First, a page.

Here are our recommendations for more scary fun in the city:
The New York Times called the Merchant’s House “Manhattan’s most haunted house”! We love the Museum because it offers the most authentic experience of life in the mid-1800s, since virtually all of the furnishings in the house belonged to the family that lived and died there over nearly 100 years -- and some of them haven’t left. Paranormal activity became known just two months after the last family member died in the house in 1933 and it continues to this day. The staff doesn’t deny the claims; in fact, they work with a paranormal investigative team led by Dan Sturges of Sturges Paranormal, who conducts regular investigations at the Museum in order to collect hard evidence of the inexplicable events. Visit the house Thursdays – Mondays, Noon to 5 p.m. You never know what might happen. To learn about the ghostly activities, and Sturges’s remarkable findings, don’t miss the Candlelight Ghost Tours on the 3rd Friday of every month.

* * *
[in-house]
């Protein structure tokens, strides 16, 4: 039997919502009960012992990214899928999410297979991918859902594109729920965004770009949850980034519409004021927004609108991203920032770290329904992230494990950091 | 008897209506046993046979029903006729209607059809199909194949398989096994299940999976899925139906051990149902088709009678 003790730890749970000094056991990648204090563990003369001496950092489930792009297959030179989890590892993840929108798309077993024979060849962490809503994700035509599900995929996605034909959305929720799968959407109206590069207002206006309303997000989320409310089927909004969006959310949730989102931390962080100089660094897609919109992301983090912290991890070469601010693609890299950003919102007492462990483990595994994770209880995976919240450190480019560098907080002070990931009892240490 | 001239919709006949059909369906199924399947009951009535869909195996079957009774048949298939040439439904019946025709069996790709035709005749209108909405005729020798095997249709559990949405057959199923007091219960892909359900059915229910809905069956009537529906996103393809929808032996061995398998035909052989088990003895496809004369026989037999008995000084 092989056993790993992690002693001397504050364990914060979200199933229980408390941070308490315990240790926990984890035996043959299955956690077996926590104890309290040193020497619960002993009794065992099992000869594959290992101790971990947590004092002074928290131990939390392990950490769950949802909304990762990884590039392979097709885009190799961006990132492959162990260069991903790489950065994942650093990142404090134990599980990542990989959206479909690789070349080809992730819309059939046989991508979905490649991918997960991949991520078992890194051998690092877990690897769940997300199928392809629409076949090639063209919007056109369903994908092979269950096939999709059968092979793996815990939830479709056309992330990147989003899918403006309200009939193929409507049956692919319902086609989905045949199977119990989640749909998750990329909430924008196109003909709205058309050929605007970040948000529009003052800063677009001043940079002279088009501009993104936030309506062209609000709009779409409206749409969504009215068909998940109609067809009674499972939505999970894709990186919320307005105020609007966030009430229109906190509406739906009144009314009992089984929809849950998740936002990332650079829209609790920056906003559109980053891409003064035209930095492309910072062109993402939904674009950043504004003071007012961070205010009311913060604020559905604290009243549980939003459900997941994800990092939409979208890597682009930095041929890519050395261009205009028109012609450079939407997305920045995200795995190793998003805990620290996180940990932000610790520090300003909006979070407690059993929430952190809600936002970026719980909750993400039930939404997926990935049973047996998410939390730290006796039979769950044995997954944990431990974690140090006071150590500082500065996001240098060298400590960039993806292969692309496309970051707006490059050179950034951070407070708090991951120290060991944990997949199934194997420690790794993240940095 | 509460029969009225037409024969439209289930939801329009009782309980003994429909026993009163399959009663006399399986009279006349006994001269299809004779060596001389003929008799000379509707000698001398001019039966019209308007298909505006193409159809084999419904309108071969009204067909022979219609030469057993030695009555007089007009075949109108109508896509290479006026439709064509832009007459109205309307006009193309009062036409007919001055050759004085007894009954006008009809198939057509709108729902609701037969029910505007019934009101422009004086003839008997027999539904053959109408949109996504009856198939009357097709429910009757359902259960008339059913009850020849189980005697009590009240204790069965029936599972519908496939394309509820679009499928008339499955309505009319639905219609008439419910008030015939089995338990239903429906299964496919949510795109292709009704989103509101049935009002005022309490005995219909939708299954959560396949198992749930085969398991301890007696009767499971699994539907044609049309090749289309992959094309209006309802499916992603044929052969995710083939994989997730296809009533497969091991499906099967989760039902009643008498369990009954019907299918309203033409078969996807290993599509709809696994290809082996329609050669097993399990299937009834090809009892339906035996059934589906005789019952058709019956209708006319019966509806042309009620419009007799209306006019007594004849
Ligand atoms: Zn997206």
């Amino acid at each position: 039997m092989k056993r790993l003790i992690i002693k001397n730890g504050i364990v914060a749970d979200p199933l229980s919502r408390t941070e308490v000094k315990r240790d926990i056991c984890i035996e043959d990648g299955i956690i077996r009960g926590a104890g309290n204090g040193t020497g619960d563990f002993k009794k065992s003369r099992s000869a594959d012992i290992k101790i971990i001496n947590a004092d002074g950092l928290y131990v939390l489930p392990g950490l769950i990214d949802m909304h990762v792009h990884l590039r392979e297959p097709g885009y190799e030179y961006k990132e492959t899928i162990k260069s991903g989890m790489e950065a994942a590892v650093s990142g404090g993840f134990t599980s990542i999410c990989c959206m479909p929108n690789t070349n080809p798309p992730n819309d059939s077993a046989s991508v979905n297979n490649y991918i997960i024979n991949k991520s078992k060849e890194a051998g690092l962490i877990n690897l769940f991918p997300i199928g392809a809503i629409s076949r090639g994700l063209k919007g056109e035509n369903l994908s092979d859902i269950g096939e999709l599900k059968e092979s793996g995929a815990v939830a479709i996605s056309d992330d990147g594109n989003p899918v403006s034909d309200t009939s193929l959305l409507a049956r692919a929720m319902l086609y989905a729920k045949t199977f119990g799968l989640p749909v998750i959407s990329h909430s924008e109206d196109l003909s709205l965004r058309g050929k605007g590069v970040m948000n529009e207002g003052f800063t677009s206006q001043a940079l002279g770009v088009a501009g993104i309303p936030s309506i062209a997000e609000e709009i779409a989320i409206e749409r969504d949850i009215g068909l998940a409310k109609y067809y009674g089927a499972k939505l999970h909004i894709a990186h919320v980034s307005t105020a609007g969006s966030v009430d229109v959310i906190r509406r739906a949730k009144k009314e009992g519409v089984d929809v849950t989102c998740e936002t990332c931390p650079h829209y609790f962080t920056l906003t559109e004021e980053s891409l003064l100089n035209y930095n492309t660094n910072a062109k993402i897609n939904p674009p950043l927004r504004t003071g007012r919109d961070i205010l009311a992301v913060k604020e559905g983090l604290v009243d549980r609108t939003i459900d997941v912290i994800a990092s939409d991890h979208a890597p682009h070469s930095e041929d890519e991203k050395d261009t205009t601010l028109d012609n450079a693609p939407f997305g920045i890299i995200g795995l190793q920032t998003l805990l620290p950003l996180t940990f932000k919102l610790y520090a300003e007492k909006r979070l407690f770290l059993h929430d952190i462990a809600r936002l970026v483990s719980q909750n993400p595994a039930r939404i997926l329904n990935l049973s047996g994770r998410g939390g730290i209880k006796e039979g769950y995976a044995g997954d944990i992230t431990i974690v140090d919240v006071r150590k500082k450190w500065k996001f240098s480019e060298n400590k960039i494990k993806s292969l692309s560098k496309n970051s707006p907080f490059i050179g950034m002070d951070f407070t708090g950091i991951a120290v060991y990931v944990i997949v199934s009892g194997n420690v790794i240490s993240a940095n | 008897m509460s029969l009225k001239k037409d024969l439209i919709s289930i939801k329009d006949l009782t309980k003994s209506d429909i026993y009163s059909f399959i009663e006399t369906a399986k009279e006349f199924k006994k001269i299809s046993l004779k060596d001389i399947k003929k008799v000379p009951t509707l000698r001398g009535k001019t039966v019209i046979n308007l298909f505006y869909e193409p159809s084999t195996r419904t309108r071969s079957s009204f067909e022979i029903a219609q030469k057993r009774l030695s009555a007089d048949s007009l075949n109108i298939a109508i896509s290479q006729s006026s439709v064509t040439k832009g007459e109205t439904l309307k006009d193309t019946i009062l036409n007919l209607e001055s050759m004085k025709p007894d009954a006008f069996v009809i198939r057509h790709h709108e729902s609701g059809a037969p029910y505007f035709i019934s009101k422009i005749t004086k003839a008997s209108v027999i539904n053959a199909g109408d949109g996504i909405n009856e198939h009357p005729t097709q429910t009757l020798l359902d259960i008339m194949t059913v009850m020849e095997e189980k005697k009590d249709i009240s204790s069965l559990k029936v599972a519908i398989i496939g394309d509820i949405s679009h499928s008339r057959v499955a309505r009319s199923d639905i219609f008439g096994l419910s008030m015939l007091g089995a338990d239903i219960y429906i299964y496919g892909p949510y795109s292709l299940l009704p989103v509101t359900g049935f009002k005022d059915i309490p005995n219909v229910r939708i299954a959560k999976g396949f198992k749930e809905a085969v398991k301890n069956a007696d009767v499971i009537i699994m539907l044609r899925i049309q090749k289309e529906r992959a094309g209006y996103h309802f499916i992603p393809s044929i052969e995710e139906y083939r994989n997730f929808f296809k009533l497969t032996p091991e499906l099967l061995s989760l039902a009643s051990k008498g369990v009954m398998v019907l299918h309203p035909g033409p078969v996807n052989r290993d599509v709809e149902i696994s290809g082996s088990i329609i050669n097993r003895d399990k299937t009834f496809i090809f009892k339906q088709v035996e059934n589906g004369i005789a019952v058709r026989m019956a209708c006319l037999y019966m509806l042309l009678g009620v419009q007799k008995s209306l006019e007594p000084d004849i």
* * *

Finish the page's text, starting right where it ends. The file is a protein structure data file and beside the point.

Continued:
Catch it while you can! Sleep No More is a macabre, refreshing theatrical experience. Macbeth is retold mostly through dance in the style of film noir. It’s decadent fun.
WALKING TOUR of 19th Century NoHo: Glamour & Greed, Money & Murder
Join them for a journey back in time to the elite ‘Bond Street area,’ home to Astors, Vanderbilts, Delanos — and the Tredwells, who lived in the Merchant’s House. Their tour passes by iconic landmarks such as the imposing Colonnade Row, the Public Theater, and The Cooper Union, where Lincoln gave his ‘right makes might’ speech. On the bustling Astor Place, imagine the drama of events that led to the Opera House riot of 1849, among the bloodiest in American history. And visit the site of the scandalous 1857 Bond Street murder of Harvey Burdell, one of the City’s still unsolved crimes.
Enjoy the thrills of Halloween all year round at Times Scare on 8th Avenue and 42nd Street. Take in the magic show and a drink in the Dexter inspired bar for a fun evening. The Haunted House made me scream!
If you are serious about Halloween, you can’t miss a trip to Salem, Massachusetts. This town offers fun activities all of October, but reservations must be made months in advance.
A little closer to New York City is the village of Sleepy Hollow, Washington Irvington’s muse and resting place.